@ Yianni - That would be great if you could test that and get back to us. As to your question, I don't have any specific type of glass in mind so whatever would let the most UV through. The plans that I posted are just a rough idea so you don't haft to hold to the dimensions that I had in the image. Just know that if its much thicker it would haft to be mounted on the under side of the frame.

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Burnsjt
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Idea for fail safe to protect the projector in case of vat failure

Post#10 » Tue Nov 25, 2014 7:30 am

@ Mike - would using just the frame without any glass have saved your projector in the type of failure you experienced? Its hard to tell from the photo exactly where the resin traveled from. If it leaked out on to the frame and then through the window then installing just the frame and gasket would be perfect, with the exception of the glass actually breaking down the middle, but that seems very unlikely.

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mikej
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Idea for fail safe to protect the projector in case of vat failure

Post#11 » Tue Nov 25, 2014 7:33 am

In my example, it would have helped a lot, but maybe not enough, but mine was a worst case scenario.
Measure Twice, Cut Once.

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Yianni-VJ
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Idea for fail safe to protect the projector in case of vat failure

Post#12 » Tue Nov 25, 2014 8:30 am

I removed the silicone and PDMS/Teflon from an old ETs VAT and got left with a 6mm thick glass. (an overkill for our purpose)
It looks like Soda-lime Glass because of the heavy green tint on the sides.

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Yianni-VJ
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Idea for fail safe to protect the projector in case of vat failure

Post#13 » Tue Nov 25, 2014 8:31 am

.... I will test how much light is absorbs once I start the printer tonight.

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Yianni-VJ
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Idea for fail safe to protect the projector in case of vat failure

Post#14 » Tue Nov 25, 2014 8:34 am

Sorry, I m trying to include the photo....
Image

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Robert Howle
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Idea for fail safe to protect the projector in case of vat failure

Post#15 » Tue Nov 25, 2014 9:10 am

Looks like there is enough room between the bottom slide plate and the floor of the machine to have a snap in square thingy with a lip (above floor) to catch run off. Wouldn't help with stuff falling straight from vat to lens.. Would def help with splash out that usually happens on right end of an overfilled vat.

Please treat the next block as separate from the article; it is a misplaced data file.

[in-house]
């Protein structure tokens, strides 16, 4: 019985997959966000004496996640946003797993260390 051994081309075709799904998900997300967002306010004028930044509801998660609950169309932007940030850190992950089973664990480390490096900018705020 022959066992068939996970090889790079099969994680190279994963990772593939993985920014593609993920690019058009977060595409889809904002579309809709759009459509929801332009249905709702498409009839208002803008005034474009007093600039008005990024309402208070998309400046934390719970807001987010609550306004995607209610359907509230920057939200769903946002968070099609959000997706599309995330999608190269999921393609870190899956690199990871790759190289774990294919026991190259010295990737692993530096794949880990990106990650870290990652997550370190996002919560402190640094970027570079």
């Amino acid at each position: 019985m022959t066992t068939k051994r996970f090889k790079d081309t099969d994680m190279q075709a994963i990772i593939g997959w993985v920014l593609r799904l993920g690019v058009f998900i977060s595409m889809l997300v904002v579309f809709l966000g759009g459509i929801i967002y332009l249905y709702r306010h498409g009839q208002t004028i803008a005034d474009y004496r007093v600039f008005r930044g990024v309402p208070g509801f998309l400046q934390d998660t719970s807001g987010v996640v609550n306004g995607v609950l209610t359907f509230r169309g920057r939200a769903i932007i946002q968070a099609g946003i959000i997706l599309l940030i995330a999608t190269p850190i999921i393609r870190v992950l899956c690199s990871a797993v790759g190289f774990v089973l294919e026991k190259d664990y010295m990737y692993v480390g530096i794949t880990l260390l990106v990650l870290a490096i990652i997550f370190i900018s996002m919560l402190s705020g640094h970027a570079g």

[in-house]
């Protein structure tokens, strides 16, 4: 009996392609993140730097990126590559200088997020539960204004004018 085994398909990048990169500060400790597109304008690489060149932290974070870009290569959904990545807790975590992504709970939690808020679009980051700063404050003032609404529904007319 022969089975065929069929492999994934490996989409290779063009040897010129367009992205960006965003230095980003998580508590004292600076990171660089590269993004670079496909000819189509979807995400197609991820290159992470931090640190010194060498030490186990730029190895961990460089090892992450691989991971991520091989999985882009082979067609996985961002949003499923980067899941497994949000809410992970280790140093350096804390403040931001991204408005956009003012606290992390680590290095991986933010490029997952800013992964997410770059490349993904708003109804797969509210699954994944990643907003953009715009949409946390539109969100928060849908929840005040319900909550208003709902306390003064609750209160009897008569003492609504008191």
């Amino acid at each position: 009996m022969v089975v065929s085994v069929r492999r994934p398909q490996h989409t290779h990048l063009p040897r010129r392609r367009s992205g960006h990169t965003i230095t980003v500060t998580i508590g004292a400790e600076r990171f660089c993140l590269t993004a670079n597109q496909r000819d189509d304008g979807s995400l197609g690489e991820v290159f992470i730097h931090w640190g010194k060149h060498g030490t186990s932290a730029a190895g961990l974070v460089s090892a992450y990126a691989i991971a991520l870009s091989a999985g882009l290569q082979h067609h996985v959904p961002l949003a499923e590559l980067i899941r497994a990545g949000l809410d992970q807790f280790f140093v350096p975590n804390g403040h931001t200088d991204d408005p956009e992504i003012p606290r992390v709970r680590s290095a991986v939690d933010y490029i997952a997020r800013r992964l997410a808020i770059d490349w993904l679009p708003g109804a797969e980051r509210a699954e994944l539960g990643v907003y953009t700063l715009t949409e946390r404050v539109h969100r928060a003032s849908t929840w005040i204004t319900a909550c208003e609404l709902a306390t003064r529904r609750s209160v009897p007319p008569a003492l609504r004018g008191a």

Spill guard. Snaps in underneath floor of machine.

Def can't print this at 30 xy.
Image
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Yianni-VJ
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Idea for fail safe to protect the projector in case of vat failure

Post#16 » Tue Nov 25, 2014 9:58 am

The glass depicted above absorbed about 100mW per square decimeter.
With the glass I read 720mW per square decimeter, without it the value was about 830mW per square decimeter.
A thinner glass will absorb allot less.
One other thin that may interest people to know, is that ET's lens assembly has a removable UV lens filter. (you are not supposed to remove it)
My guessing is that they are more interested in PDMS lifespan than light intensity.
Other misc information:
When I point the sensor to the diffused fluorescence light in the ceiling, it reads 7mW per square decimeter.
When I used it on an LED dentist's curing light, the value was 2000mW per square decimeter.

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tim.yoshi
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Idea for fail safe to protect the projector in case of vat failure

Post#17 » Wed Nov 26, 2014 4:04 am

Have you tried how much actual VAT with glass and PDMS (typical print setup for v1.2) absorbs?
Or even how much PDMS alone absorbs?
Image

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Yianni-VJ
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Idea for fail safe to protect the projector in case of vat failure

Post#18 » Wed Nov 26, 2014 5:33 am

Haven't tested it Tim, will do so.

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Yianni-VJ
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Idea for fail safe to protect the projector in case of vat failure

Post#19 » Wed Nov 26, 2014 5:44 am

Its also important to find out the power our V1.2 projector outputs at 30microns XY setup.
Keep in mind, the measurements I reported yesterday refer to ET's output at 50microns XY setup.
Moving up/down changes results greatly.

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tim.yoshi
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Idea for fail safe to protect the projector in case of vat failure

Post#20 » Wed Nov 26, 2014 9:00 pm

Decreasing/increasing distance to projector should quadruple/divide by 4 light output, as we all know here, right? :)

Will be interesting to know how much PDMS absorbs. Bu the way how do you measure it? What spectra are used?
Image